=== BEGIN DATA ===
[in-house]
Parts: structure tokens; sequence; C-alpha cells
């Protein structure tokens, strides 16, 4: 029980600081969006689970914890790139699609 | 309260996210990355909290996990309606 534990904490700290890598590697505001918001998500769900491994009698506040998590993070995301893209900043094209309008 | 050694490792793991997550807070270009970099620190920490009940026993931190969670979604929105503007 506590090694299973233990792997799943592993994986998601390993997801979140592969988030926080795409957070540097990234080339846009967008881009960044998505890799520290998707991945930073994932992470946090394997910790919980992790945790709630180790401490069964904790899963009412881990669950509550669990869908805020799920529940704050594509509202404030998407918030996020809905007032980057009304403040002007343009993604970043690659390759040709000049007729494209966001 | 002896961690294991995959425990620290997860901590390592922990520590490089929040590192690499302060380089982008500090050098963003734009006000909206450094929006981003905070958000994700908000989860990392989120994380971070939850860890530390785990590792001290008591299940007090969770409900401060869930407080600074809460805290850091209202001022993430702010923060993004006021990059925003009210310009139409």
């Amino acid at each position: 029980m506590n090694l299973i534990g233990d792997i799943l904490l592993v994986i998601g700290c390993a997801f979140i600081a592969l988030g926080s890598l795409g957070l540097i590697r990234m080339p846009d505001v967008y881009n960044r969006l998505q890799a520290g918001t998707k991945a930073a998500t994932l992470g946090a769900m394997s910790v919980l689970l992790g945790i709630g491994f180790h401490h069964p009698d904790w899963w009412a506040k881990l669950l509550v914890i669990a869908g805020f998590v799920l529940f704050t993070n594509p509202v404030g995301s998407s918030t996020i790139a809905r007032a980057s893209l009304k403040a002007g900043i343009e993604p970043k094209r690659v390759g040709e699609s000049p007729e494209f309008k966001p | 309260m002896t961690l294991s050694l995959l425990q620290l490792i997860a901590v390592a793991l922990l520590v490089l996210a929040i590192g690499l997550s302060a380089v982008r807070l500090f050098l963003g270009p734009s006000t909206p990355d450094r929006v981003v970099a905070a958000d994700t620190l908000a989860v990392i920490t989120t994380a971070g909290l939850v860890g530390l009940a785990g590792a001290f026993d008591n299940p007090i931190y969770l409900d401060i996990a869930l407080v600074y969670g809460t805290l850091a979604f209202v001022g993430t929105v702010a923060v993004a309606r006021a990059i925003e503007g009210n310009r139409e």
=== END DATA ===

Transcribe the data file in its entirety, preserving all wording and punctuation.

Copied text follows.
[in-house]
Parts: structure tokens; sequence; C-alpha cells
């Protein structure tokens, strides 16, 4: 029980600081969006689970914890790139699609 | 309260996210990355909290996990309606 534990904490700290890598590697505001918001998500769900491994009698506040998590993070995301893209900043094209309008 | 050694490792793991997550807070270009970099620190920490009940026993931190969670979604929105503007 506590090694299973233990792997799943592993994986998601390993997801979140592969988030926080795409957070540097990234080339846009967008881009960044998505890799520290998707991945930073994932992470946090394997910790919980992790945790709630180790401490069964904790899963009412881990669950509550669990869908805020799920529940704050594509509202404030998407918030996020809905007032980057009304403040002007343009993604970043690659390759040709000049007729494209966001 | 002896961690294991995959425990620290997860901590390592922990520590490089929040590192690499302060380089982008500090050098963003734009006000909206450094929006981003905070958000994700908000989860990392989120994380971070939850860890530390785990590792001290008591299940007090969770409900401060869930407080600074809460805290850091209202001022993430702010923060993004006021990059925003009210310009139409």
């Amino acid at each position: 029980m506590n090694l299973i534990g233990d792997i799943l904490l592993v994986i998601g700290c390993a997801f979140i600081a592969l988030g926080s890598l795409g957070l540097i590697r990234m080339p846009d505001v967008y881009n960044r969006l998505q890799a520290g918001t998707k991945a930073a998500t994932l992470g946090a769900m394997s910790v919980l689970l992790g945790i709630g491994f180790h401490h069964p009698d904790w899963w009412a506040k881990l669950l509550v914890i669990a869908g805020f998590v799920l529940f704050t993070n594509p509202v404030g995301s998407s918030t996020i790139a809905r007032a980057s893209l009304k403040a002007g900043i343009e993604p970043k094209r690659v390759g040709e699609s000049p007729e494209f309008k966001p | 309260m002896t961690l294991s050694l995959l425990q620290l490792i997860a901590v390592a793991l922990l520590v490089l996210a929040i590192g690499l997550s302060a380089v982008r807070l500090f050098l963003g270009p734009s006000t909206p990355d450094r929006v981003v970099a905070a958000d994700t620190l908000a989860v990392i920490t989120t994380a971070g909290l939850v860890g530390l009940a785990g590792a001290f026993d008591n299940p007090i931190y969770l409900d401060i996990a869930l407080v600074y969670g809460t805290l850091a979604f209202v001022g993430t929105v702010a923060v993004a309606r006021a990059i925003e503007g009210n310009r139409e």